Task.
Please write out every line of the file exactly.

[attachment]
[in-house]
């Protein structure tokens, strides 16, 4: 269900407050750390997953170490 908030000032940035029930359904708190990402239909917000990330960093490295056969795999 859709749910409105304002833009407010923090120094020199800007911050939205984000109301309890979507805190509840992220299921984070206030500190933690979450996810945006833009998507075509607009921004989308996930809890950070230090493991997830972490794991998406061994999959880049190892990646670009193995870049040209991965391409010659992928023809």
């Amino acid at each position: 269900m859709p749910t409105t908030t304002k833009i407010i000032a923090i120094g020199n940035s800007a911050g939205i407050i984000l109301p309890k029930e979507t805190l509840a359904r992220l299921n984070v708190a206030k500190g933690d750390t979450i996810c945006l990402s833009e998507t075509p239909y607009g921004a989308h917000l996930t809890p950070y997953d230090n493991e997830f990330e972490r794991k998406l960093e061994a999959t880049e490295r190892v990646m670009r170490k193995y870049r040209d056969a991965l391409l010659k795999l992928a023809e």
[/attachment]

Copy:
[in-house]
């Protein structure tokens, strides 16, 4: 269900407050750390997953170490 908030000032940035029930359904708190990402239909917000990330960093490295056969795999 859709749910409105304002833009407010923090120094020199800007911050939205984000109301309890979507805190509840992220299921984070206030500190933690979450996810945006833009998507075509607009921004989308996930809890950070230090493991997830972490794991998406061994999959880049190892990646670009193995870049040209991965391409010659992928023809």
């Amino acid at each position: 269900m859709p749910t409105t908030t304002k833009i407010i000032a923090i120094g020199n940035s800007a911050g939205i407050i984000l109301p309890k029930e979507t805190l509840a359904r992220l299921n984070v708190a206030k500190g933690d750390t979450i996810c945006l990402s833009e998507t075509p239909y607009g921004a989308h917000l996930t809890p950070y997953d230090n493991e997830f990330e972490r794991k998406l960093e061994a999959t880049e490295r190892v990646m670009r170490k193995y870049r040209d056969a991965l391409l010659k795999l992928a023809e």